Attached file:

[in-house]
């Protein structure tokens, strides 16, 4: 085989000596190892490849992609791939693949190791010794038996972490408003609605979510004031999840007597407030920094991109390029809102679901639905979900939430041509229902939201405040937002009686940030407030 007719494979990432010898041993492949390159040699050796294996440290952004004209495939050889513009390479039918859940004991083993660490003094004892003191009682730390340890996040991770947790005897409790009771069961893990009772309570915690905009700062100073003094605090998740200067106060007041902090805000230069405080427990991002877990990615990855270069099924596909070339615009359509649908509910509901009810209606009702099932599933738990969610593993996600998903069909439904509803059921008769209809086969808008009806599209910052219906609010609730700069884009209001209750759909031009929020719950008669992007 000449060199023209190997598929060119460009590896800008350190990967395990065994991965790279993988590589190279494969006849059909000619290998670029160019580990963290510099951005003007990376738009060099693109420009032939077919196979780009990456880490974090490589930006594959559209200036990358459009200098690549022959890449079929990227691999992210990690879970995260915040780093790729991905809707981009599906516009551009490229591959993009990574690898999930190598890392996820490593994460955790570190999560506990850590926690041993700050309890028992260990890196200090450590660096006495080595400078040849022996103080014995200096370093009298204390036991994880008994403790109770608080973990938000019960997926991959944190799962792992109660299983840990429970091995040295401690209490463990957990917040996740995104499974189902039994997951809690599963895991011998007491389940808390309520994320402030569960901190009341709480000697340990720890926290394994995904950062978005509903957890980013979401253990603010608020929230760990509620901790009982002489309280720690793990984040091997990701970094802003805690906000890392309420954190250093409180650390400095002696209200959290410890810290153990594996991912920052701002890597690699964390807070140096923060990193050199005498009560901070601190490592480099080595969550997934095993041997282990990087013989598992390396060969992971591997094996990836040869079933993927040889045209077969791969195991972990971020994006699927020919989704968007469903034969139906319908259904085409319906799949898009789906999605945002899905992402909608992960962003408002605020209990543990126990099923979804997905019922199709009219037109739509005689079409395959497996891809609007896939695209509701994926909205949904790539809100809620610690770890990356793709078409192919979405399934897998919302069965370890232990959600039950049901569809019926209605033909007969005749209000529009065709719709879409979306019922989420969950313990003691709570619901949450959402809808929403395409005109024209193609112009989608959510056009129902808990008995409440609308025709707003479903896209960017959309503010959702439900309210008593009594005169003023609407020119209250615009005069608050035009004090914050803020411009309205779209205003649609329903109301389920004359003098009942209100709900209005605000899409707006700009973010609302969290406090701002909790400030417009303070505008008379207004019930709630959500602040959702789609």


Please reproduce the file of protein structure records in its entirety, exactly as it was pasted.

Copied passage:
[in-house]
């Protein structure tokens, strides 16, 4: 085989000596190892490849992609791939693949190791010794038996972490408003609605979510004031999840007597407030920094991109390029809102679901639905979900939430041509229902939201405040937002009686940030407030 007719494979990432010898041993492949390159040699050796294996440290952004004209495939050889513009390479039918859940004991083993660490003094004892003191009682730390340890996040991770947790005897409790009771069961893990009772309570915690905009700062100073003094605090998740200067106060007041902090805000230069405080427990991002877990990615990855270069099924596909070339615009359509649908509910509901009810209606009702099932599933738990969610593993996600998903069909439904509803059921008769209809086969808008009806599209910052219906609010609730700069884009209001209750759909031009929020719950008669992007 000449060199023209190997598929060119460009590896800008350190990967395990065994991965790279993988590589190279494969006849059909000619290998670029160019580990963290510099951005003007990376738009060099693109420009032939077919196979780009990456880490974090490589930006594959559209200036990358459009200098690549022959890449079929990227691999992210990690879970995260915040780093790729991905809707981009599906516009551009490229591959993009990574690898999930190598890392996820490593994460955790570190999560506990850590926690041993700050309890028992260990890196200090450590660096006495080595400078040849022996103080014995200096370093009298204390036991994880008994403790109770608080973990938000019960997926991959944190799962792992109660299983840990429970091995040295401690209490463990957990917040996740995104499974189902039994997951809690599963895991011998007491389940808390309520994320402030569960901190009341709480000697340990720890926290394994995904950062978005509903957890980013979401253990603010608020929230760990509620901790009982002489309280720690793990984040091997990701970094802003805690906000890392309420954190250093409180650390400095002696209200959290410890810290153990594996991912920052701002890597690699964390807070140096923060990193050199005498009560901070601190490592480099080595969550997934095993041997282990990087013989598992390396060969992971591997094996990836040869079933993927040889045209077969791969195991972990971020994006699927020919989704968007469903034969139906319908259904085409319906799949898009789906999605945002899905992402909608992960962003408002605020209990543990126990099923979804997905019922199709009219037109739509005689079409395959497996891809609007896939695209509701994926909205949904790539809100809620610690770890990356793709078409192919979405399934897998919302069965370890232990959600039950049901569809019926209605033909007969005749209000529009065709719709879409979306019922989420969950313990003691709570619901949450959402809808929403395409005109024209193609112009989608959510056009129902808990008995409440609308025709707003479903896209960017959309503010959702439900309210008593009594005169003023609407020119209250615009005069608050035009004090914050803020411009309205779209205003649609329903109301389920004359003098009942209100709900209005605000899409707006700009973010609302969290406090701002909790400030417009303070505008008379207004019930709630959500602040959702789609």